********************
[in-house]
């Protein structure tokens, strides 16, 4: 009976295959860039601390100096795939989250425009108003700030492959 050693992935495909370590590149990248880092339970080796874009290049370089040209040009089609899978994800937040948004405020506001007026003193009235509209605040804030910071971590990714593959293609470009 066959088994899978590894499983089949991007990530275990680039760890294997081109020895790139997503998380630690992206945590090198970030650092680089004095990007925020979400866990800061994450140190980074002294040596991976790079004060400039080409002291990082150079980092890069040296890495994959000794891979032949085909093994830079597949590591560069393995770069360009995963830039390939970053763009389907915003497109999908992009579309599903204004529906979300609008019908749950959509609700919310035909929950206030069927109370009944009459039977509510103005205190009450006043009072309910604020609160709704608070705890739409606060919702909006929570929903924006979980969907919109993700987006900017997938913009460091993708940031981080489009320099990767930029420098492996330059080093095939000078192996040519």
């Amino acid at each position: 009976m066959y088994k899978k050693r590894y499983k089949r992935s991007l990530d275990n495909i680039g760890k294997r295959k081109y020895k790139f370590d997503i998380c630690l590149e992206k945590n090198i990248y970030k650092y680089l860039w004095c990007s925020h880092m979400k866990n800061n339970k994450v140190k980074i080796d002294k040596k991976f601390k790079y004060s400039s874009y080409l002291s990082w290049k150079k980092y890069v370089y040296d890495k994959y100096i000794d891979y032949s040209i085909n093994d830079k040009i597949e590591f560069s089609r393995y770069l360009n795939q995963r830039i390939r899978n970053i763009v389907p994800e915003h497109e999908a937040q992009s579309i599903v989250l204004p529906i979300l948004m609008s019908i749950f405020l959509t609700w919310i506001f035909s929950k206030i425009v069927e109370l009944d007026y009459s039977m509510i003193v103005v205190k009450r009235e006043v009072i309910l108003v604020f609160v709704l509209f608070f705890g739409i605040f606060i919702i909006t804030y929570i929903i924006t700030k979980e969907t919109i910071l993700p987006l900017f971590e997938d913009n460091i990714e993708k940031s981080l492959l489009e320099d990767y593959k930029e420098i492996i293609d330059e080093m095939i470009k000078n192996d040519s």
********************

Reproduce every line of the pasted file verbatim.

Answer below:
[in-house]
């Protein structure tokens, strides 16, 4: 009976295959860039601390100096795939989250425009108003700030492959 050693992935495909370590590149990248880092339970080796874009290049370089040209040009089609899978994800937040948004405020506001007026003193009235509209605040804030910071971590990714593959293609470009 066959088994899978590894499983089949991007990530275990680039760890294997081109020895790139997503998380630690992206945590090198970030650092680089004095990007925020979400866990800061994450140190980074002294040596991976790079004060400039080409002291990082150079980092890069040296890495994959000794891979032949085909093994830079597949590591560069393995770069360009995963830039390939970053763009389907915003497109999908992009579309599903204004529906979300609008019908749950959509609700919310035909929950206030069927109370009944009459039977509510103005205190009450006043009072309910604020609160709704608070705890739409606060919702909006929570929903924006979980969907919109993700987006900017997938913009460091993708940031981080489009320099990767930029420098492996330059080093095939000078192996040519």
């Amino acid at each position: 009976m066959y088994k899978k050693r590894y499983k089949r992935s991007l990530d275990n495909i680039g760890k294997r295959k081109y020895k790139f370590d997503i998380c630690l590149e992206k945590n090198i990248y970030k650092y680089l860039w004095c990007s925020h880092m979400k866990n800061n339970k994450v140190k980074i080796d002294k040596k991976f601390k790079y004060s400039s874009y080409l002291s990082w290049k150079k980092y890069v370089y040296d890495k994959y100096i000794d891979y032949s040209i085909n093994d830079k040009i597949e590591f560069s089609r393995y770069l360009n795939q995963r830039i390939r899978n970053i763009v389907p994800e915003h497109e999908a937040q992009s579309i599903v989250l204004p529906i979300l948004m609008s019908i749950f405020l959509t609700w919310i506001f035909s929950k206030i425009v069927e109370l009944d007026y009459s039977m509510i003193v103005v205190k009450r009235e006043v009072i309910l108003v604020f609160v709704l509209f608070f705890g739409i605040f606060i919702i909006t804030y929570i929903i924006t700030k979980e969907t919109i910071l993700p987006l900017f971590e997938d913009n460091i990714e993708k940031s981080l492959l489009e320099d990767y593959k930029e420098i492996i293609d330059e080093m095939i470009k000078n192996d040519s």